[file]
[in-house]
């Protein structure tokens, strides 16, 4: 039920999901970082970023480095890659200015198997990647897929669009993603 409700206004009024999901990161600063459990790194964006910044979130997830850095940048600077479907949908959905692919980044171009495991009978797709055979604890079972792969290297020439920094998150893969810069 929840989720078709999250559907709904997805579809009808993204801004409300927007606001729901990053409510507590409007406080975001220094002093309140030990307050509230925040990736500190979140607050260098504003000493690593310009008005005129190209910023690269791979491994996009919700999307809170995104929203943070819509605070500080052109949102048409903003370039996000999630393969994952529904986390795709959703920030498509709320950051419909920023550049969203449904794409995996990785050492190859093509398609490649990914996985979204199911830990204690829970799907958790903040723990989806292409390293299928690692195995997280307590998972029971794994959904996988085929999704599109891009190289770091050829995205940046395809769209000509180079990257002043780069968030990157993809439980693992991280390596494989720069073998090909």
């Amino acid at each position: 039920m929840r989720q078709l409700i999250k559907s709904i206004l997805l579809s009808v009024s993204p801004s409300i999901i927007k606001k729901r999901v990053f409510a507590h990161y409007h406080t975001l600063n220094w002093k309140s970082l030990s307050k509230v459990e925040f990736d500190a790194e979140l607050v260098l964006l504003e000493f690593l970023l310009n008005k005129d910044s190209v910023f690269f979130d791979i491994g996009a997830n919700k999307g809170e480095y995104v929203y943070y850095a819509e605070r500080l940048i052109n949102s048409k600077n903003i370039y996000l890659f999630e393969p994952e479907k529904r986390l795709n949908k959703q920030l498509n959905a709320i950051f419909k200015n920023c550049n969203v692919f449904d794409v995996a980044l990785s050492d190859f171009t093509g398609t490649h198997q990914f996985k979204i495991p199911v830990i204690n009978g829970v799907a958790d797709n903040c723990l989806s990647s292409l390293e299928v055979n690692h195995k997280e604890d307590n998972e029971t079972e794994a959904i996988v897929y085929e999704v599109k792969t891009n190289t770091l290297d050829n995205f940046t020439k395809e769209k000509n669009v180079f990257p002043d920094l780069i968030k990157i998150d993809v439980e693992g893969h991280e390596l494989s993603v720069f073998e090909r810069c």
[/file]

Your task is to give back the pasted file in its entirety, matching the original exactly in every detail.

[in-house]
């Protein structure tokens, strides 16, 4: 039920999901970082970023480095890659200015198997990647897929669009993603 409700206004009024999901990161600063459990790194964006910044979130997830850095940048600077479907949908959905692919980044171009495991009978797709055979604890079972792969290297020439920094998150893969810069 929840989720078709999250559907709904997805579809009808993204801004409300927007606001729901990053409510507590409007406080975001220094002093309140030990307050509230925040990736500190979140607050260098504003000493690593310009008005005129190209910023690269791979491994996009919700999307809170995104929203943070819509605070500080052109949102048409903003370039996000999630393969994952529904986390795709959703920030498509709320950051419909920023550049969203449904794409995996990785050492190859093509398609490649990914996985979204199911830990204690829970799907958790903040723990989806292409390293299928690692195995997280307590998972029971794994959904996988085929999704599109891009190289770091050829995205940046395809769209000509180079990257002043780069968030990157993809439980693992991280390596494989720069073998090909």
């Amino acid at each position: 039920m929840r989720q078709l409700i999250k559907s709904i206004l997805l579809s009808v009024s993204p801004s409300i999901i927007k606001k729901r999901v990053f409510a507590h990161y409007h406080t975001l600063n220094w002093k309140s970082l030990s307050k509230v459990e925040f990736d500190a790194e979140l607050v260098l964006l504003e000493f690593l970023l310009n008005k005129d910044s190209v910023f690269f979130d791979i491994g996009a997830n919700k999307g809170e480095y995104v929203y943070y850095a819509e605070r500080l940048i052109n949102s048409k600077n903003i370039y996000l890659f999630e393969p994952e479907k529904r986390l795709n949908k959703q920030l498509n959905a709320i950051f419909k200015n920023c550049n969203v692919f449904d794409v995996a980044l990785s050492d190859f171009t093509g398609t490649h198997q990914f996985k979204i495991p199911v830990i204690n009978g829970v799907a958790d797709n903040c723990l989806s990647s292409l390293e299928v055979n690692h195995k997280e604890d307590n998972e029971t079972e794994a959904i996988v897929y085929e999704v599109k792969t891009n190289t770091l290297d050829n995205f940046t020439k395809e769209k000509n669009v180079f990257p002043d920094l780069i968030k990157i998150d993809v439980e693992g893969h991280e390596l494989s993603v720069f073998e090909r810069c």